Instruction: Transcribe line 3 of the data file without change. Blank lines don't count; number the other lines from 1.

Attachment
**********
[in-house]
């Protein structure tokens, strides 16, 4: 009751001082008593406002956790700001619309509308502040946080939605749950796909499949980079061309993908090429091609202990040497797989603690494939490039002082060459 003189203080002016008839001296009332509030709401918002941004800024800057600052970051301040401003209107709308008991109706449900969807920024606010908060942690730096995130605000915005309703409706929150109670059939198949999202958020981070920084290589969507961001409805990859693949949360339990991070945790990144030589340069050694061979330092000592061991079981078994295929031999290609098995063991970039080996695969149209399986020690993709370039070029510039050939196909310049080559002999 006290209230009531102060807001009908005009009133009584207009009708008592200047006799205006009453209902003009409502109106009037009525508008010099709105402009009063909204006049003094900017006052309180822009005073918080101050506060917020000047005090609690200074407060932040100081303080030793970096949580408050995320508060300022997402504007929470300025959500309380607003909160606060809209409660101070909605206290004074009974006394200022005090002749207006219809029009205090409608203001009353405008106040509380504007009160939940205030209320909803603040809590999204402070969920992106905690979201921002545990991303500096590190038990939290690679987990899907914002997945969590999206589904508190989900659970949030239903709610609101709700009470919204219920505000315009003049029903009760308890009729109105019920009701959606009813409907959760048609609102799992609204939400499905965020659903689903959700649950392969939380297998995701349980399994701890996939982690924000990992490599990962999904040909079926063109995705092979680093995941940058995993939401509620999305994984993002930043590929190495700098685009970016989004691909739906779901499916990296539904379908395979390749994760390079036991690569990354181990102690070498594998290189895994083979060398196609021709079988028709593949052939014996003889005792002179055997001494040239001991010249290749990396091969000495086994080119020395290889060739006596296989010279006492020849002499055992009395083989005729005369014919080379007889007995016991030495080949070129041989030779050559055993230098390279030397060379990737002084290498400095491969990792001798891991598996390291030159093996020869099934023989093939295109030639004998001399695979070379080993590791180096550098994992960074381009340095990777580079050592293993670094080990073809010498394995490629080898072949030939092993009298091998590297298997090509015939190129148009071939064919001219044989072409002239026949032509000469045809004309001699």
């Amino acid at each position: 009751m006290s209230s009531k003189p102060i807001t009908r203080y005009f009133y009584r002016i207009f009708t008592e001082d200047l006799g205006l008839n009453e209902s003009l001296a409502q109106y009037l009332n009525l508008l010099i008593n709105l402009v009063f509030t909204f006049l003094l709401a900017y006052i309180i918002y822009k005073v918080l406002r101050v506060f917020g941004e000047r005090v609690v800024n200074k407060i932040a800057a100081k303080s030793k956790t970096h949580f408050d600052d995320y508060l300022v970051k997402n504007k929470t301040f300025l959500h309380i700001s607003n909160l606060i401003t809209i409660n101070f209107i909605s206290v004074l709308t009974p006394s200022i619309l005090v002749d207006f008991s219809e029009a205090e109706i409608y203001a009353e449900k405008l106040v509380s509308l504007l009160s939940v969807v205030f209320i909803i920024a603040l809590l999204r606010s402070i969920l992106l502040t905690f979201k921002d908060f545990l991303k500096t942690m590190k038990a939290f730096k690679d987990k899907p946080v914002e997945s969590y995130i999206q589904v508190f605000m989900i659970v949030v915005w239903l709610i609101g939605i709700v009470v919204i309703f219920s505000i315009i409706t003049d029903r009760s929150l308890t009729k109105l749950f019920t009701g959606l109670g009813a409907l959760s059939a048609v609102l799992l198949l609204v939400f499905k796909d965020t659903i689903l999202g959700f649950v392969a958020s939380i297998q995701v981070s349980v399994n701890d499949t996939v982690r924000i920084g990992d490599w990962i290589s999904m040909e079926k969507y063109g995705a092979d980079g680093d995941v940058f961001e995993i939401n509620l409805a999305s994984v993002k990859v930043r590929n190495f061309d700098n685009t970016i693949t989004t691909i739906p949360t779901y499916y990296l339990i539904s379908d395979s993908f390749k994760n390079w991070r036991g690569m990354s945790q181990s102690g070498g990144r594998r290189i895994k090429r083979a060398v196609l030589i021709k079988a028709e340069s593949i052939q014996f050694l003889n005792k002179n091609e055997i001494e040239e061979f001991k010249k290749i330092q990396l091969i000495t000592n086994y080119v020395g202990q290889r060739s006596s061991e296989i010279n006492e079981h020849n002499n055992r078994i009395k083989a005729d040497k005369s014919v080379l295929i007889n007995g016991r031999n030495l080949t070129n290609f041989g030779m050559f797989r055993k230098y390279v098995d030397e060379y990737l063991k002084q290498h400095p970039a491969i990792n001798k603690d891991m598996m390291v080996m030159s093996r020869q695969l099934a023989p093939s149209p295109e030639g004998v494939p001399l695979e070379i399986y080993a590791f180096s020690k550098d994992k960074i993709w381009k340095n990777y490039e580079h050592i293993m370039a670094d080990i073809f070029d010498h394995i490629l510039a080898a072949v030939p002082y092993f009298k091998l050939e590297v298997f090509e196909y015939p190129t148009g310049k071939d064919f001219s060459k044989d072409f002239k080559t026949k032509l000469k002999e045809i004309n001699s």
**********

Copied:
């Amino acid at each position: 009751m006290s209230s009531k003189p102060i807001t009908r203080y005009f009133y009584r002016i207009f009708t008592e001082d200047l006799g205006l008839n009453e209902s003009l001296a409502q109106y009037l009332n009525l508008l010099i008593n709105l402009v009063f509030t909204f006049l003094l709401a900017y006052i309180i918002y822009k005073v918080l406002r101050v506060f917020g941004e000047r005090v609690v800024n200074k407060i932040a800057a100081k303080s030793k956790t970096h949580f408050d600052d995320y508060l300022v970051k997402n504007k929470t301040f300025l959500h309380i700001s607003n909160l606060i401003t809209i409660n101070f209107i909605s206290v004074l709308t009974p006394s200022i619309l005090v002749d207006f008991s219809e029009a205090e109706i409608y203001a009353e449900k405008l106040v509380s509308l504007l009160s939940v969807v205030f209320i909803i920024a603040l809590l999204r606010s402070i969920l992106l502040t905690f979201k921002d908060f545990l991303k500096t942690m590190k038990a939290f730096k690679d987990k899907p946080v914002e997945s969590y995130i999206q589904v508190f605000m989900i659970v949030v915005w239903l709610i609101g939605i709700v009470v919204i309703f219920s505000i315009i409706t003049d029903r009760s929150l308890t009729k109105l749950f019920t009701g959606l109670g009813a409907l959760s059939a048609v609102l799992l198949l609204v939400f499905k796909d965020t659903i689903l999202g959700f649950v392969a958020s939380i297998q995701v981070s349980v399994n701890d499949t996939v982690r924000i920084g990992d490599w990962i290589s999904m040909e079926k969507y063109g995705a092979d980079g680093d995941v940058f961001e995993i939401n509620l409805a999305s994984v993002k990859v930043r590929n190495f061309d700098n685009t970016i693949t989004t691909i739906p949360t779901y499916y990296l339990i539904s379908d395979s993908f390749k994760n390079w991070r036991g690569m990354s945790q181990s102690g070498g990144r594998r290189i895994k090429r083979a060398v196609l030589i021709k079988a028709e340069s593949i052939q014996f050694l003889n005792k002179n091609e055997i001494e040239e061979f001991k010249k290749i330092q990396l091969i000495t000592n086994y080119v020395g202990q290889r060739s006596s061991e296989i010279n006492e079981h020849n002499n055992r078994i009395k083989a005729d040497k005369s014919v080379l295929i007889n007995g016991r031999n030495l080949t070129n290609f041989g030779m050559f797989r055993k230098y390279v098995d030397e060379y990737l063991k002084q290498h400095p970039a491969i990792n001798k603690d891991m598996m390291v080996m030159s093996r020869q695969l099934a023989p093939s149209p295109e030639g004998v494939p001399l695979e070379i399986y080993a590791f180096s020690k550098d994992k960074i993709w381009k340095n990777y490039e580079h050592i293993m370039a670094d080990i073809f070029d010498h394995i490629l510039a080898a072949v030939p002082y092993f009298k091998l050939e590297v298997f090509e196909y015939p190129t148009g310049k071939d064919f001219s060459k044989d072409f002239k080559t026949k032509l000469k002999e045809i004309n001699s």